In recent months, as Netanyahu has twice failed to form a coalition government after national elections, and Trump has faced impeachment, both men have framed the political efforts of the opposition as an attempted coup and called for investigating the investigators. There is real fear that if these two men prevail and remain in office, democracy in both societies will be in jeopardy.

How does all of this political upheaval impact on us as individuals, and especially as American Jews who value our liberties and take pride in the fact that human rights and the dignity of all men as God’s creatures are rooted in the Torah?

It is those beliefs and that pride that can strengthen us as we speak up for them and call out those who violate them. When our democratic institutions are challenged, decried and devalued, we must stand firm and cite the Torah’s many references to caring for the stranger and defenseless among us, and its clarion call: “Tzedek, tzedek tirdof” (“Justice, justice shalt thou pursue”).

My generation can recall an America that saw itself as the living embodiment of the Statue of Liberty’s outstretched arm of welcome, and an Israel whose defining generation of leaders had the courage to put national security above political self-preservation. But I worry about young people today. They were born after a time of political bipartisanship in Washington that took on racism and inequality, and after the clarity of Israel’s military victories against hostile neighbors who sought to destroy the Jewish state.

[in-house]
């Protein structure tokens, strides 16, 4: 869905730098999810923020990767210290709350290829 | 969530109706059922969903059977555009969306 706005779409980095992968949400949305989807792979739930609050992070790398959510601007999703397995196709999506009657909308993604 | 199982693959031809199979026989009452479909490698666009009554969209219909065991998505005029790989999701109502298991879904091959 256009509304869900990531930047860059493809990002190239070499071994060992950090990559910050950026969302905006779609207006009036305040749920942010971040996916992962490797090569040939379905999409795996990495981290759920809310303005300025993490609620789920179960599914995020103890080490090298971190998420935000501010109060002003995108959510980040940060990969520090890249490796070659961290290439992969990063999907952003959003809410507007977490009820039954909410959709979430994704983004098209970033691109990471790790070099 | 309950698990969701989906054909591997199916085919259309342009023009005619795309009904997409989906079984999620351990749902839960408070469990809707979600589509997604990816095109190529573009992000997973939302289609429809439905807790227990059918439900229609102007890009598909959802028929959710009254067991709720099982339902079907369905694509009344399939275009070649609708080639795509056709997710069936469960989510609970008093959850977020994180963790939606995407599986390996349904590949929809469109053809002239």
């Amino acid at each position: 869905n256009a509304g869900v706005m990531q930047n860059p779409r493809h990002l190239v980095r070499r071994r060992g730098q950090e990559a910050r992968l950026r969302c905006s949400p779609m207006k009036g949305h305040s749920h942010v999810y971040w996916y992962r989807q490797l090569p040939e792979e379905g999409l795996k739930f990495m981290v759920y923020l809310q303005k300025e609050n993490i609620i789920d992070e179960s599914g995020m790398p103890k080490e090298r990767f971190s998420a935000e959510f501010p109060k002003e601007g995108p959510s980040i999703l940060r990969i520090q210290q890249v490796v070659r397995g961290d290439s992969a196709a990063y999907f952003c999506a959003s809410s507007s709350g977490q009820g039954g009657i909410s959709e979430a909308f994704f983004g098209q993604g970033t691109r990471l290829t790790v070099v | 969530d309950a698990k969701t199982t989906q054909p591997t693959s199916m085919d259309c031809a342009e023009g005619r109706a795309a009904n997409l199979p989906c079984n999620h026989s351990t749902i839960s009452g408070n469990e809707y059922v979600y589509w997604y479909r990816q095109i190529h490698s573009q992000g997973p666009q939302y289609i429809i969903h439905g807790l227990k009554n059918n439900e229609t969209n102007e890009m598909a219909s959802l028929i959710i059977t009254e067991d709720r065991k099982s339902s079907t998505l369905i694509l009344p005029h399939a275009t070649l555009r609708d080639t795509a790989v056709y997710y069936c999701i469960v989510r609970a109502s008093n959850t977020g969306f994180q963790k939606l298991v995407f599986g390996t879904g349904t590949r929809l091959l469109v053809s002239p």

Do millennials and those younger have the inner resources — the connective tissue in their kishkes — to lean in to a belief in country and faith that exceeds today’s ugly politics?

Many of us feel frustrated and helpless because impending events in Washington and Jerusalem are out of our control. The impeachment process may be important historically, but its political outcome is fated to fail in the Senate. The Israeli national election in March is for its citizens, as it should be — not us, relegated to cheering (or jeering) from the sidelines.

But we do have the power to re-commit to the principles that give meaning to our lives, principles rooted in our history and heritage that transcend transactional politics and call on us to repair the world, each of us in our own way.